She ended up getting selected for military intelligence, going through all the training and serving in a variety of assignments as a military intelligence officer, including roles while deployed in Mosul, Iraq in support of Operation Iraqi Freedom in 2005 and in Bagram, Afghanistan during Operation Enduring Freedom in 2007.

After all that, however, she realized military intelligence wasn’t what she thought it would be, so in 2009, she transitioned to the Adjutant Generals Corps. As an AG, Lowery said she can focus on the human element of serving.

“I feel like there's always a human element,” Lowery said. “I think sometimes it's easy to forget that when you're trying to accomplish something. Everyone is just focused on the mission but not who is doing it.”

After transitioning to AGC, Lowery held a variety of leadership roles at Fort Liberty, North Carolina; Stuttgart, Germany and the Pentagon where she served as the military assistant to the Army G-1 and the aide-de camp for the Vice Chief of Staff of the Army.

In 2021, Lowery graduated from the National War College.

Family life

Family is important to Lowery and part of what appealed to her when she took the position as joint base commander.

“The family aspect is a big piece of it, if I'm being honest,” she said. “Being able to continue to stay in this area, particularly being dual military, I knew my husband would be able to have a job here in the area. And then my son with hockey. That was a big part of it as well. My mom lives with us, so family is close for her, which is really important.”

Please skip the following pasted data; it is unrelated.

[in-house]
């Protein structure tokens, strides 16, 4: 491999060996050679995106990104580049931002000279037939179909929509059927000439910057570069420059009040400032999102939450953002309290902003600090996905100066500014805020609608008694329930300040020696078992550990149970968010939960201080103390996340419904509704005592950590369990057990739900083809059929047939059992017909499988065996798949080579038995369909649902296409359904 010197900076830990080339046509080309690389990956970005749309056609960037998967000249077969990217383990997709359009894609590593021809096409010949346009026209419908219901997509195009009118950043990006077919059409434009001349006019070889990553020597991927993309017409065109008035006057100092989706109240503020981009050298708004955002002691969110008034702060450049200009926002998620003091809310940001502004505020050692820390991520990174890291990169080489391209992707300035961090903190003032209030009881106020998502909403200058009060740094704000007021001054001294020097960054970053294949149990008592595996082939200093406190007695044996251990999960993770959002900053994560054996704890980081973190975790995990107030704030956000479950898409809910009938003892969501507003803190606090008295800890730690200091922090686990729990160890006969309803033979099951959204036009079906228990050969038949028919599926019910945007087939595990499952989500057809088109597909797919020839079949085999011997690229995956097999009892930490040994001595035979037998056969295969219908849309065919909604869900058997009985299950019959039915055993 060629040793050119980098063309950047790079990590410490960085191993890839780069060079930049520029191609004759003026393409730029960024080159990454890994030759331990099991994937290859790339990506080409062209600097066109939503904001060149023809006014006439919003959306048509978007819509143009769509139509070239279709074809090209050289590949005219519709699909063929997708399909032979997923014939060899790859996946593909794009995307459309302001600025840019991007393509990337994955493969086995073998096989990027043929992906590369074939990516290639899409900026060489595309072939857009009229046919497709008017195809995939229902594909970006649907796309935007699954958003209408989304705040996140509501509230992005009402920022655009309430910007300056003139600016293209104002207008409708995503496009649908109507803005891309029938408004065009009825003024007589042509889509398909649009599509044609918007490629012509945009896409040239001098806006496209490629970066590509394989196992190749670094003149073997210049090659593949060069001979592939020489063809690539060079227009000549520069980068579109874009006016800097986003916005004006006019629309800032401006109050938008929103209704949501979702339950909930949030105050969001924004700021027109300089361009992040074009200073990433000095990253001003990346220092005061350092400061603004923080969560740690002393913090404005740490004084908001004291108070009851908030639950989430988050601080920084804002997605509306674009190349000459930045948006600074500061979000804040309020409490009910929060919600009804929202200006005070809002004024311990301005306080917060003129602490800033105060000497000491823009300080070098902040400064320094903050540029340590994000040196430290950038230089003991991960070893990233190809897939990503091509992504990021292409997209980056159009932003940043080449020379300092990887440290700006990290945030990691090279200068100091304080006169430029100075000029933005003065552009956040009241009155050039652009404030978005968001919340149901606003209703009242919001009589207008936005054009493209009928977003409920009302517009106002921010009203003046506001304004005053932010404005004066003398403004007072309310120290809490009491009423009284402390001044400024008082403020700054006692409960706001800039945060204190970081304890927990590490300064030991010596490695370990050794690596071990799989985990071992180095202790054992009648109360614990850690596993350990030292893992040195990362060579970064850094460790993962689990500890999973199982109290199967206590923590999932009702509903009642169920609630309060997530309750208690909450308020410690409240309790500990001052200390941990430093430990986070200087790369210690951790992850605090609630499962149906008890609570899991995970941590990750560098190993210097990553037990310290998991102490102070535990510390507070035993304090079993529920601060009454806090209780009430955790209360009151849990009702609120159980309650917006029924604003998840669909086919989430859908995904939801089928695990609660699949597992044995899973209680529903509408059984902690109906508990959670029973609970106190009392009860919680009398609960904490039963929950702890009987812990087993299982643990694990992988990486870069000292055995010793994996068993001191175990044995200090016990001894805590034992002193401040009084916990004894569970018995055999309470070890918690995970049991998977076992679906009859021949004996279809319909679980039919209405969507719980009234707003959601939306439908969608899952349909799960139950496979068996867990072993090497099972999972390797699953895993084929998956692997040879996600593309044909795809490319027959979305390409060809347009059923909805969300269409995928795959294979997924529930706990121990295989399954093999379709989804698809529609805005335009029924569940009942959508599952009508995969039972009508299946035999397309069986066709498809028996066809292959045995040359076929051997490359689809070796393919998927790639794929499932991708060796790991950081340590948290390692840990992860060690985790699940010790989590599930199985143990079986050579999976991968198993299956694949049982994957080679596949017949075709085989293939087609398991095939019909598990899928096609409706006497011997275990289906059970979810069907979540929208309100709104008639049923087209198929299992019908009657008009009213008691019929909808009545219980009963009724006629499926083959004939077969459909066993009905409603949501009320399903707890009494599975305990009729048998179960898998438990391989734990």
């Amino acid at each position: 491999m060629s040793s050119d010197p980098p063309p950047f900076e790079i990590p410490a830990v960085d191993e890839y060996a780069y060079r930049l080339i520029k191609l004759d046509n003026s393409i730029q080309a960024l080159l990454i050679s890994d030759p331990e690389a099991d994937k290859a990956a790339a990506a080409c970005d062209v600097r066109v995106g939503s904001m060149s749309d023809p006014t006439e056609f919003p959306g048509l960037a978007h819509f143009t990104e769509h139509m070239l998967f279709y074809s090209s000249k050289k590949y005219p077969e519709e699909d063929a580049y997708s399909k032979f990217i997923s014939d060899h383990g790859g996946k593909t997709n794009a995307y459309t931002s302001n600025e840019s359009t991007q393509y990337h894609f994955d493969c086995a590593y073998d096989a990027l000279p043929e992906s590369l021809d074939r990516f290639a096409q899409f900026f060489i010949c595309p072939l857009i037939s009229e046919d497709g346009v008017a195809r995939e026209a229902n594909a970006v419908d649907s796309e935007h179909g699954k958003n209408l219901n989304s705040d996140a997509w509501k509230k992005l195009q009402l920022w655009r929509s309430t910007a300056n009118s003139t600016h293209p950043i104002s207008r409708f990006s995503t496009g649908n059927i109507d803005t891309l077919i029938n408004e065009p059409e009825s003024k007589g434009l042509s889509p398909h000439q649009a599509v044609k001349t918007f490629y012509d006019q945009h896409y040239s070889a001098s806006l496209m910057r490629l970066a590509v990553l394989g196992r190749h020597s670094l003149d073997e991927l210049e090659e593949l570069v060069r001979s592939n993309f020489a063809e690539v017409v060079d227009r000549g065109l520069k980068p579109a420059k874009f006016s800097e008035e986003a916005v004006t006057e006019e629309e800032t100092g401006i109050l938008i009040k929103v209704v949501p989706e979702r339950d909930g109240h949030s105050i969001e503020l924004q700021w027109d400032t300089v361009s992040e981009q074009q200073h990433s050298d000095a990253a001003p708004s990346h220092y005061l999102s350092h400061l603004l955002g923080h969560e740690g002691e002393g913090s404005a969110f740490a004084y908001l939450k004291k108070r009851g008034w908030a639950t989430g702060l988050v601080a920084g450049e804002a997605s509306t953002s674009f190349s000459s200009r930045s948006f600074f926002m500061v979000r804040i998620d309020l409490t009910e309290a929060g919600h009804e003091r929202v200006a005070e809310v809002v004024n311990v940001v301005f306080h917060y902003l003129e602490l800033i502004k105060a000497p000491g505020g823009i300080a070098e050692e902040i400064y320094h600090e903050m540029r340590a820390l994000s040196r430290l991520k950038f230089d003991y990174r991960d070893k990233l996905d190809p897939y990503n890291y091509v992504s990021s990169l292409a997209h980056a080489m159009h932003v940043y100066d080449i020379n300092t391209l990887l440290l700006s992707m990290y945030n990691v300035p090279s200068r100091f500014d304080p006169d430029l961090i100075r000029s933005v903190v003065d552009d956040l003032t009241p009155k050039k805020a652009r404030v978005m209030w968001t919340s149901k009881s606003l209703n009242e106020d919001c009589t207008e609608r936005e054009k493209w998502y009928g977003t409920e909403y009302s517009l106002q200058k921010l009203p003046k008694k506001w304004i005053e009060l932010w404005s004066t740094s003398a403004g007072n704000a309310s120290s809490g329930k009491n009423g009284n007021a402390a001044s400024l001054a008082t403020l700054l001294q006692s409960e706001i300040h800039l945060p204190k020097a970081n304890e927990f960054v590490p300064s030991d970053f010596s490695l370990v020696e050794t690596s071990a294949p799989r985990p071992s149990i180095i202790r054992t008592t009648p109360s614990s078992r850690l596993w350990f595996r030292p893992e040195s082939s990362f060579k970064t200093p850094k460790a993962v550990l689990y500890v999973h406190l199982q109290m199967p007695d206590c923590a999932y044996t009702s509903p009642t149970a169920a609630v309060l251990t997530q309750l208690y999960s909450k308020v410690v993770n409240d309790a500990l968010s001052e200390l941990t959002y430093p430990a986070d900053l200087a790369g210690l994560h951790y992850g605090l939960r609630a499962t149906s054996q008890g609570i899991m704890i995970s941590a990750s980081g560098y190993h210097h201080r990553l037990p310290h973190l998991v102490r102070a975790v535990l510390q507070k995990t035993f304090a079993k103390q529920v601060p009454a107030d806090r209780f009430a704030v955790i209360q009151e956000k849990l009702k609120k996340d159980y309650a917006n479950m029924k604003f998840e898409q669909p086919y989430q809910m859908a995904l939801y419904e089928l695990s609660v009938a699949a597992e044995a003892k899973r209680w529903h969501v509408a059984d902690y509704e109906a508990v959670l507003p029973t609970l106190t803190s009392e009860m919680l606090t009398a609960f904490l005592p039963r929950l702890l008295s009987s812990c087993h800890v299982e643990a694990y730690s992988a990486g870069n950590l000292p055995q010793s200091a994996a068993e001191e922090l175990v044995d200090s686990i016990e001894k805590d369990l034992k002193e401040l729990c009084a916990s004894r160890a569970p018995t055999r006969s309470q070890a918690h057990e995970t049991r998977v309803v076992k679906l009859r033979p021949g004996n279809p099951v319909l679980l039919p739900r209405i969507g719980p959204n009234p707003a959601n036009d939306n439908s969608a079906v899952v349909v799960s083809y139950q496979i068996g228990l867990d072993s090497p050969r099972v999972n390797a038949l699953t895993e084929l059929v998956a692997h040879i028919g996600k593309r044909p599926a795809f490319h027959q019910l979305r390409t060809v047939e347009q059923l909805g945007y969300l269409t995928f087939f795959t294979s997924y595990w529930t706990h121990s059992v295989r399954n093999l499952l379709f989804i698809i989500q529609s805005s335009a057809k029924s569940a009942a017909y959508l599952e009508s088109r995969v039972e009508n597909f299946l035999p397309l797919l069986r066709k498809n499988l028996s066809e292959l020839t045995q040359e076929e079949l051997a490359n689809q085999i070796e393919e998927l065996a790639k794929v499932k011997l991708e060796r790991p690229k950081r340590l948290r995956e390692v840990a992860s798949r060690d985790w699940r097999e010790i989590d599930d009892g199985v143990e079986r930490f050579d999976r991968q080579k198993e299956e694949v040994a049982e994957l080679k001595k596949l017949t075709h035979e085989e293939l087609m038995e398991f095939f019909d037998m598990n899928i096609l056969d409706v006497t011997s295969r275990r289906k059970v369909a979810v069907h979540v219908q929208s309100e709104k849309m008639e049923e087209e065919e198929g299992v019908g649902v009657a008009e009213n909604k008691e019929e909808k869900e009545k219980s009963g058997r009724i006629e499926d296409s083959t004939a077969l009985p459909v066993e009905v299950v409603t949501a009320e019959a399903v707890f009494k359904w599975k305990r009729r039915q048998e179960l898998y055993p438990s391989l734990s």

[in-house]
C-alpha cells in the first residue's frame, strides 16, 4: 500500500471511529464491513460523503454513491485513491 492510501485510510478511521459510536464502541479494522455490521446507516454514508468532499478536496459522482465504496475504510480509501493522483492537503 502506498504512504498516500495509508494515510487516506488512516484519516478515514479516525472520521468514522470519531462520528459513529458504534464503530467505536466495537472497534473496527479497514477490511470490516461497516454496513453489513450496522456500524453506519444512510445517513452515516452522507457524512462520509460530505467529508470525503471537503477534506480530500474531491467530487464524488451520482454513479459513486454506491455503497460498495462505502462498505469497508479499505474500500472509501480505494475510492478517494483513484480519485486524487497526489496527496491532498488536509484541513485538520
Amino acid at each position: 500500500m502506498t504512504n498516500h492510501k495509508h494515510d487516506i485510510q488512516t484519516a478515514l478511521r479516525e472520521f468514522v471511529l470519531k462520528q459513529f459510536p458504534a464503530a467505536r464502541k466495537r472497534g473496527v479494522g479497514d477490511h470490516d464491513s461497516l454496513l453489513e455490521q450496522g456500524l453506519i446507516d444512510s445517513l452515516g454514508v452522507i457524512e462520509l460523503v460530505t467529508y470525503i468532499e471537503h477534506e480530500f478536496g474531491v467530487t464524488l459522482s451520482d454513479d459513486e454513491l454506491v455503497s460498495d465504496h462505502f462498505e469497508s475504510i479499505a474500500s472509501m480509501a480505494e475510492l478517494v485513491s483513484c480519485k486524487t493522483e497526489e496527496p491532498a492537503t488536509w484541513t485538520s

Col. Tasha Lowery, joint base commander, left, enjoys a January 2023 Pittsburgh Penguins game with her son, Shawn, Jr., and husband, Shawn Lowery, Sr.
Col. Tasha Lowery, joint base commander, left, enjoys a January 2023 Pittsburgh Penguins game with her son, Shawn, Jr., and husband, Shawn Lowery, Sr. (Photo Credit: Photo courtesy of Col. Tasha Lowery) VIEW ORIGINAL

Outside of her military duties, Lowery said she is married to a unicorn. Her husband, Shawn Lowery, Sr. is a Chief Warrant Officer 5 - the highest rank a Warrant Officer can achieve. They met in Afghanistan toward the end of their second deployments and then got together again after his permanent duty station changed to Fort Liberty, where she was also stationed.

“The rest is history,” she said. “15 years later, 13 years married, and he remains the most loving husband who is supportive of me and all of my flaws!”

Part of Lowery’s home life revolves around 12-year-old hockey player, Shawn, Jr., who aspires to play professionally, hopefully for the Pittsburgh Penguins, someday.

Col. Tasha Lowery, joint base commander, left, and her son, Shawn Lowery, Jr., snap a selfie Aug. 9 during a trip to Deep Creek Lake, Maryland.
1 / 2 Show Caption + Hide Caption – Col. Tasha Lowery, joint base commander, left, and her son, Shawn Lowery, Jr., snap a selfie Aug. 9 during a trip to Deep Creek Lake, Maryland. (Photo Credit: Photo courtesy of Col. Tasha Lowery) VIEW ORIGINAL